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Bomb Threat Halts BART Service to East Bay By Riya Bhattacharjee

Friday March 24, 2006

Wednesday BART services were disrupted for the second time around in two weeks when a bomb threat on a San Francisco-bound train at the 12th Street Oakland station resulted in services to all East Bay stations being cancelled for over an hour. 

According to Lt. William Schultz, in charge of the Patrol Bureau for Zones 1 and 3, which includes all the Berkeley BART stations, one of the BART patrons overheard two men on a San Francisco-bound train talking about a bomb on the train at the 12th Street station in Oakland around 8 a.m.  

The first suspect was later identified as a 35-year-old Hispanic male weighing 155 pounds with slicked back hair, wearing a navy blue parka and carrying a backpack, while the second suspect was identified as a 35-year-old black male, weighing 160 pounds with short black hair and wearing a putty green parka.  

The patron was said to have followed the two suspects up to the street level after which he reported the incident to the BART agent at the station booth. Although people were taken into custody after the report was filed, the patron was unable to identify anyone at a suspect line-up. 

William (Travis) Gibson, BART patrol commander, told the Planet yesterday that the investigation is ongoing and the police are continuing to look into the video tapes from the incident. 

Lt. William Schultz told the Planet that right after the incident was reported, bomb dogs were brought inside the train but no explosives were found. He added that the SWAT team had not been brought in as they were usually in charge of hostage situations and not experts at bomb deactivation. Had explosives been found hidden on the train or strapped on a person, the bomb squad from UC Berkeley or Alameda County Sheriff’s Department would have been brought in to deactivate it. 

Lt. Schultz also commented that the incident was different from other threats, which usually involved suspicious packages or phone calls. “It is important to realize the seriousness of this particular incident. It’s not a bunch of intoxicated college kids joking about a bomb on the train; it’s two normal people who are completely in their senses. Situations like this need to be controlled immediately,” he said.  

Wednesday’s service disruption however caused a lot of problems for early morning commuters on their way to work or school. Casey and Adam, who were visiting the Bay Area from Manhattan, were stuck at the Trans Bay Terminal in San Francisco for almost half an hour waiting for the F Bus to take them to Berkeley. “I am attending a conference at UC Berkeley today and I’ll probably miss the first half hour,” Adam told the Planet.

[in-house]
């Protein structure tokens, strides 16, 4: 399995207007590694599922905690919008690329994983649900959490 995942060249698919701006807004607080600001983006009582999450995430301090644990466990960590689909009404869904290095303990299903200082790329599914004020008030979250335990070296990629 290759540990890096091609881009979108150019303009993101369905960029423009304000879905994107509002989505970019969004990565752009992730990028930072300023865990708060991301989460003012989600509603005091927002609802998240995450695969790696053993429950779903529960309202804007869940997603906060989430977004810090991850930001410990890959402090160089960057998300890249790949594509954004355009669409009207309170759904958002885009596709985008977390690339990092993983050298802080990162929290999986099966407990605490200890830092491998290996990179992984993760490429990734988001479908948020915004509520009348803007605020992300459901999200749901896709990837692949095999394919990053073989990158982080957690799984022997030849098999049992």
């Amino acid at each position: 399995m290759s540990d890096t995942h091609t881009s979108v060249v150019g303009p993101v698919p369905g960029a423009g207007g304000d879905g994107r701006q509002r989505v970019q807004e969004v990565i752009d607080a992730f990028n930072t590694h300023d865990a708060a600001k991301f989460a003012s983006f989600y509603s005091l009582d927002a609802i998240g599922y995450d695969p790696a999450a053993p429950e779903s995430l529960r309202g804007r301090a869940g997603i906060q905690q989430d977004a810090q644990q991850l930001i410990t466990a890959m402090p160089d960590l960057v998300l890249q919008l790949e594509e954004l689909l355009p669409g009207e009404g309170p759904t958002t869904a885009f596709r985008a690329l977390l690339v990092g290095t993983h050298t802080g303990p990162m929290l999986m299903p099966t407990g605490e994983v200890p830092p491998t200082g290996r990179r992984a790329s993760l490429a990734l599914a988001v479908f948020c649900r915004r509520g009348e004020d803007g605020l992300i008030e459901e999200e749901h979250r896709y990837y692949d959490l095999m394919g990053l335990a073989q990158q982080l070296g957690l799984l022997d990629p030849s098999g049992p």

The couple however acknowledged the fact that the alternate transportation being provided to commuters by BART was a big plus. “Had a situation like this occurred on the MTA subway system in New York, we would have had to fend for ourselves,” the couple added.  

However, they also said that it would have been more helpful if the Embarcadero station agents had been more specific about information on the location of the Trans Bay Terminal: “They were very vague and only said it was a couple of blocks down.” 

“As usual I was disappointed,” said Kathleen Meazed, an employee in UC Berkeley’s Sproul Hall. “BART didn’t make clear announcements about what was going on. Passengers need clear timely information about what is happening. I have started to carry a flashlight and water as last time the trains stopped working, the lights went out,” she said.  

Jim Allison, BART Public Information Officer told the Planet that “in the case of an emergency, the number one priority is the safety of our passengers. When we hear that there are explosives on a train, we don’t know how long the delay is going to be. In a perfect world, we could have predicted the future and told our passengers that the trains would start working in an hour again. But it doesn’t work that way.” 

Allison also said that the delays that occurred while arranging alternate transportation for BART’s passengers resulted from having to contact the bus services in San Francisco to provide shuttle services. “BART doesn’t have its own shuttle service. We have to depend on external sources.” 

Emily, an architect who works on Dwight St. in Berkeley, said that “it was good that BART refunded our fares from this morning; however, they could have had put up signs directing people to the refunds booth. Most were clueless about it.” she said.